The Trap: What Happened to Our Dream of Freedom
If one steps back and looks at what freedom actually means in the West today, it’s a strange and limited kind of freedom. The United States and its empire self-describe fighting the Cold War for “individual freedom,” yet it is still something that the leaders of our so-called democracies continually promise to give us. Abroad, in Iraq and Afghanistan, the attempt to force “freedom” on to other people has led to more than just bloody mayhem, and this, in turn, has helped inspire terrorist attacks in Britain and elsewhere. In response, the government has dismantled long-standing laws that were designed to protect individual freedom and civil liberties.
This first episode examines the rise of a mathematical model about human behaviour called Game Theory developed during the Cold War, and the way in which its premises filtered into economic thought. The programme traces the development of the theory with particular reference to the work of the mathematician John Nash, who constructed such models for which he won the Nobel Prize in economics. He invented games reflecting his beliefs about human behaviour, including one he called “Fuck You Buddy,” in which the only way to win was to ruthlessly betray your playing partner. While these games were mathematically coherent, they only worked correctly when the players obeyed the ground rules that they should behave selfishly and try to outwit and betray their opponents. As the 1960s became the 70s, the theories of a Scottish psychiatrist R.D Laing and the models of Nash began to converge, producing a widespread popular belief that the state was purely and simply a mechanism of social control which calculatedly kept power out of the hands of the public. This episode shows how this belief allowed economic models that left no room for altruism to unrealistically look credible, and then how this went on to serve the free-market beliefs of Margaret Thatcher who believed that by dismantling as much of the British state as possible, a new form of ‘social equilibrium’ would be reached. This was a return to Nash’s work, in which the paradoxical claim was that if everyone was pursuing their own selfish interests, a “stable society” would result. But as the mathematically modelled society is run on cold scientific data—performance targets, quotas and statistics—it is precisely this data in the information age, combined with the false belief that ruthless selfishness can provide stability and a fair society, that has created “The Trap.”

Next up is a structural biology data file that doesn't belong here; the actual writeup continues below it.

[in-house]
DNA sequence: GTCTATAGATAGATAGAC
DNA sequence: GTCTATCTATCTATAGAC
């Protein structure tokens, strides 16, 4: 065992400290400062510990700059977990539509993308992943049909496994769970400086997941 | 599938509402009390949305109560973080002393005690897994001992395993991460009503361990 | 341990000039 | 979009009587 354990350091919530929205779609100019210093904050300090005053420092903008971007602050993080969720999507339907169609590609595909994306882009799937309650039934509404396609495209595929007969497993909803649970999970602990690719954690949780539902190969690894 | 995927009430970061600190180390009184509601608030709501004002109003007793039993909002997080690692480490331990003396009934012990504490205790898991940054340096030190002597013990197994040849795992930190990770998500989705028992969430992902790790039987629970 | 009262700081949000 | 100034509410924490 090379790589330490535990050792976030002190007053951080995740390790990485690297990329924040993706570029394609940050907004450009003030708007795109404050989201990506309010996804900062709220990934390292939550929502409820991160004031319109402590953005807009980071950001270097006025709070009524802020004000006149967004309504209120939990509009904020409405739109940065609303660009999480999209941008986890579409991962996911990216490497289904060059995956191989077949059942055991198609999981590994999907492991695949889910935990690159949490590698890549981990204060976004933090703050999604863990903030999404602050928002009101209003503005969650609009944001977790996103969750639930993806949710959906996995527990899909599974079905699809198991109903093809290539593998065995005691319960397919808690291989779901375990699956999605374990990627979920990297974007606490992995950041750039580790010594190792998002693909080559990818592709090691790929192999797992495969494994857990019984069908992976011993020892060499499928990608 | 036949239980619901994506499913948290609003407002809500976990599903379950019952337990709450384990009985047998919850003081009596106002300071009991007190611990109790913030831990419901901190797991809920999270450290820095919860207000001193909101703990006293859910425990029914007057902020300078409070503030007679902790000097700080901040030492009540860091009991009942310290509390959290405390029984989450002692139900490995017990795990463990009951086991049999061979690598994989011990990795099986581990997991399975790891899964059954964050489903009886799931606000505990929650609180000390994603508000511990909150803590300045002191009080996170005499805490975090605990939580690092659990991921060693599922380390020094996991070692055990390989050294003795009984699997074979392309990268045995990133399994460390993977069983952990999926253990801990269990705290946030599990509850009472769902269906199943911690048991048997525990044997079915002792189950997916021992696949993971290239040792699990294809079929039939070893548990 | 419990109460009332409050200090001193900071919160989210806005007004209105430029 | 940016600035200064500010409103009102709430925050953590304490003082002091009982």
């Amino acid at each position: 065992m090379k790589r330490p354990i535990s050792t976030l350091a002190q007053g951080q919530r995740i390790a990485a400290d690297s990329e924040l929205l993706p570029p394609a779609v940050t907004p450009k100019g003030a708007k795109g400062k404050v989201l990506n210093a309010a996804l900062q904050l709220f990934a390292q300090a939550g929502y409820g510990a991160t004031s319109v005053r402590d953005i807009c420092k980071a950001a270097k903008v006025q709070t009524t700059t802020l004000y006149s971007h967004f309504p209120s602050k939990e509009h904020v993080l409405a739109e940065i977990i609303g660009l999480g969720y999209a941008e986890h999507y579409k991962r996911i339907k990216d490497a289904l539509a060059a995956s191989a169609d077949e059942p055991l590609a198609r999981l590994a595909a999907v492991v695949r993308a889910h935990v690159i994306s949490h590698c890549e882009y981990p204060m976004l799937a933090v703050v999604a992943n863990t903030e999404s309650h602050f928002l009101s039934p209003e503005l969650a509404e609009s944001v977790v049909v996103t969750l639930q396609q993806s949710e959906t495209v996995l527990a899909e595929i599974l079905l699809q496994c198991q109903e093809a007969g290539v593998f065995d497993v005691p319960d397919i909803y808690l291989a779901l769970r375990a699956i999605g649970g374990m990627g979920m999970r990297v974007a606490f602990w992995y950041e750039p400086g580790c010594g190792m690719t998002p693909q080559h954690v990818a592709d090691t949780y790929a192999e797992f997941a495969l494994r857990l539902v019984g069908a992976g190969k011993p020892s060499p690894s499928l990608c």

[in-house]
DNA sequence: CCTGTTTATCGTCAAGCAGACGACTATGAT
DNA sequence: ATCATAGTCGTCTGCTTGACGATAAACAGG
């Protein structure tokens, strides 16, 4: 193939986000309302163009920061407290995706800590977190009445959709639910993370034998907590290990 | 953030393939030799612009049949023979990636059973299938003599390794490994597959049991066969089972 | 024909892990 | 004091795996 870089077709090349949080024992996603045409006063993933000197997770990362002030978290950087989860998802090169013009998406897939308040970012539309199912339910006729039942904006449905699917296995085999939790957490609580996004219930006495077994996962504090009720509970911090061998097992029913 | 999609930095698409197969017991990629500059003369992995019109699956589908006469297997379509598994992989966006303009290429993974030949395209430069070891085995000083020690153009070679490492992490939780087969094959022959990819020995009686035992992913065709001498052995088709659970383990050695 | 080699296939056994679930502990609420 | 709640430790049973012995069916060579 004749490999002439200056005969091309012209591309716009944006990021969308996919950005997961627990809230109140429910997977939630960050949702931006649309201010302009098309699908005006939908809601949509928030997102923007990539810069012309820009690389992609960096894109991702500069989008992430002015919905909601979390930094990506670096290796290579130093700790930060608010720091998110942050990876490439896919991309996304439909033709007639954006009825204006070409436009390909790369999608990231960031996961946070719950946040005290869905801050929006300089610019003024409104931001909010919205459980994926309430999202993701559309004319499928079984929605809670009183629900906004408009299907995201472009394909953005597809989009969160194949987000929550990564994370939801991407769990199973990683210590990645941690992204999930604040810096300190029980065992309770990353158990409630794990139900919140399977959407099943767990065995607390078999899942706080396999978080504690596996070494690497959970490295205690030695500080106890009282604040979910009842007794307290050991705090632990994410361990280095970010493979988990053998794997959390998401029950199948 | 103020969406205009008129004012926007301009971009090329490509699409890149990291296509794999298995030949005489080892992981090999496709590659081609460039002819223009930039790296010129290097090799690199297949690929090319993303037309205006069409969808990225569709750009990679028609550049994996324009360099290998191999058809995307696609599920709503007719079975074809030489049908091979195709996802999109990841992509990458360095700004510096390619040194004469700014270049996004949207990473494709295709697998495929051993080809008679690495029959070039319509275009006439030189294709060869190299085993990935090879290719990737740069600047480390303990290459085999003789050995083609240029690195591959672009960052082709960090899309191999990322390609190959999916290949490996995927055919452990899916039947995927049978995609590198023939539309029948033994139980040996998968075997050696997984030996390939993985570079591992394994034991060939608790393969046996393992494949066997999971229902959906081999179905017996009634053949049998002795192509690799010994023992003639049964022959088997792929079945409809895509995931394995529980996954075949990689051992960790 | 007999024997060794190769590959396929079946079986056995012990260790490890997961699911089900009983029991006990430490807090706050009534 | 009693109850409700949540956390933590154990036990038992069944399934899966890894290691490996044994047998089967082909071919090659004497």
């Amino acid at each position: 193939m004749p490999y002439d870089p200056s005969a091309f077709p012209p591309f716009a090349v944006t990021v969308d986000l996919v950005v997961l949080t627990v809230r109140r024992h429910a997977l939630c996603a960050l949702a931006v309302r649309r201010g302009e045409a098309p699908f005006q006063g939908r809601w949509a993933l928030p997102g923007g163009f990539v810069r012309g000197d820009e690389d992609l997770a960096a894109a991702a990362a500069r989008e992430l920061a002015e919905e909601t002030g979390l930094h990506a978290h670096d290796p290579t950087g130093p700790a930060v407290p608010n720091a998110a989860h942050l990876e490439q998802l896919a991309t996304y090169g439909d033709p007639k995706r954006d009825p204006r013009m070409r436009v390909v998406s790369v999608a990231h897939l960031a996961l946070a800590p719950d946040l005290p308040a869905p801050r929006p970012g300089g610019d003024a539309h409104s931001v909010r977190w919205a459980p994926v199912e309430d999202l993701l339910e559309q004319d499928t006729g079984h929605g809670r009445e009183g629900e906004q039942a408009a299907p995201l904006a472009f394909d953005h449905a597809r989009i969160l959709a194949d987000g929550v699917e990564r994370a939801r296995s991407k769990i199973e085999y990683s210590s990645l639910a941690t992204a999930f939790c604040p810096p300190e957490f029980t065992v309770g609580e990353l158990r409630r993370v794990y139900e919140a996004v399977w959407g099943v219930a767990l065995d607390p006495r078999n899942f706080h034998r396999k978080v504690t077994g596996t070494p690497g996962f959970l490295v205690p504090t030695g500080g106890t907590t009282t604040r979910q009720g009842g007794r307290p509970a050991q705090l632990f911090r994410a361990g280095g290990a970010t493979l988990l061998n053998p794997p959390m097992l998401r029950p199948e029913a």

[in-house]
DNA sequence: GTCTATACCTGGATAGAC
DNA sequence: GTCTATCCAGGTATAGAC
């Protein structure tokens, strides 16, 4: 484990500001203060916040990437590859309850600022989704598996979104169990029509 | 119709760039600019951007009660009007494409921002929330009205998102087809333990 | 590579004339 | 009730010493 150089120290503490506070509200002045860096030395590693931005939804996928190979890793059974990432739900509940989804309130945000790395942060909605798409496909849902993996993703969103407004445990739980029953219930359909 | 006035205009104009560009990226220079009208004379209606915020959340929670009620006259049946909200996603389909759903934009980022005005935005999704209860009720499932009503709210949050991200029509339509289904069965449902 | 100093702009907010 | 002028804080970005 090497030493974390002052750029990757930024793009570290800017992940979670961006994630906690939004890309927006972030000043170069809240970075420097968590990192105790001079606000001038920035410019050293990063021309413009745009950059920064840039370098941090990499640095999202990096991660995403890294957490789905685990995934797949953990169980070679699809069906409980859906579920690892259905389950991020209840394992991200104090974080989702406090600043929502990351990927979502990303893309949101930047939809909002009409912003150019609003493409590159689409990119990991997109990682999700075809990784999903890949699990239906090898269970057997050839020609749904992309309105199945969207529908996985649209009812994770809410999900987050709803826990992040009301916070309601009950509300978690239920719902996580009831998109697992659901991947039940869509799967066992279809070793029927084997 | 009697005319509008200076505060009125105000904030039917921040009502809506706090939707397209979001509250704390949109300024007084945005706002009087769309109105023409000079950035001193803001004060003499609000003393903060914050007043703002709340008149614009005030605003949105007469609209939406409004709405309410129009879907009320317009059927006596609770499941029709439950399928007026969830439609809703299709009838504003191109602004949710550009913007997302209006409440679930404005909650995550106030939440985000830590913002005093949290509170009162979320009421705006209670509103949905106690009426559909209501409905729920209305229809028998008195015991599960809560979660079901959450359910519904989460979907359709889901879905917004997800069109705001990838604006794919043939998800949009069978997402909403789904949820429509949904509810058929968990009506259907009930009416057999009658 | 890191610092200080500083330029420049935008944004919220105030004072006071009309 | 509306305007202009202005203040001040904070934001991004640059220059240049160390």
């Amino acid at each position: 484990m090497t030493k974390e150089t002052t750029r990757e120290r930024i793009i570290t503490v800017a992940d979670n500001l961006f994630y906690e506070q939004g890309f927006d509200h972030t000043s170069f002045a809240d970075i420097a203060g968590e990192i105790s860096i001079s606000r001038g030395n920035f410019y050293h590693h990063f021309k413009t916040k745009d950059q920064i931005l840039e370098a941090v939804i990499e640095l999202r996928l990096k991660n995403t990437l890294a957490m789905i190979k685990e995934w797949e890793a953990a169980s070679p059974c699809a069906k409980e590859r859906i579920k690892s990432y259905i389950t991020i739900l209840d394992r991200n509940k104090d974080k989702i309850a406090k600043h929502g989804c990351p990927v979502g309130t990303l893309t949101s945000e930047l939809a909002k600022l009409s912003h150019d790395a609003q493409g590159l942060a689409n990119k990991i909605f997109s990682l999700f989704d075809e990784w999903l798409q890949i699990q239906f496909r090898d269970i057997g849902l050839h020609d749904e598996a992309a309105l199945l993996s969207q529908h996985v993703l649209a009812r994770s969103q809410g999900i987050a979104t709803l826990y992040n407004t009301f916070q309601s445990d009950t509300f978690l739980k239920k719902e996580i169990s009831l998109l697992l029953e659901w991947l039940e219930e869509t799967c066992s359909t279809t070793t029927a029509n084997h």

The second episode follows on from the ideas introduced in the first to develop the themes further. What is revealed, as in the context of the current age, is that drugs such as Prozac and lists of psychological symptoms which might indicate anxiety or depression are being used to normalise behaviour and make humans behave more predictably, like machines. This is not presented as a conspiracy, but as a logical outcome of the market-driven culture of self-diagnosis governed by check-lists based on every-day symptoms of human emotion.
The final part in this series focuses on the concepts of positive and negative liberty introduced in the 1950s by political theorist Isaiah Berlin. The episode briefly explains how negative liberty could be defined as freedom from coercion and positive liberty as the opportunity to strive to fulfil one’s potential. It is this outcome that summarises the entire series, contextualised both by the emergence and convergence of the ‘New Left’ (epitomised by the current age of individualism), with the right’s pursuit of “personal liberty” on a global scale with disastrous consequences.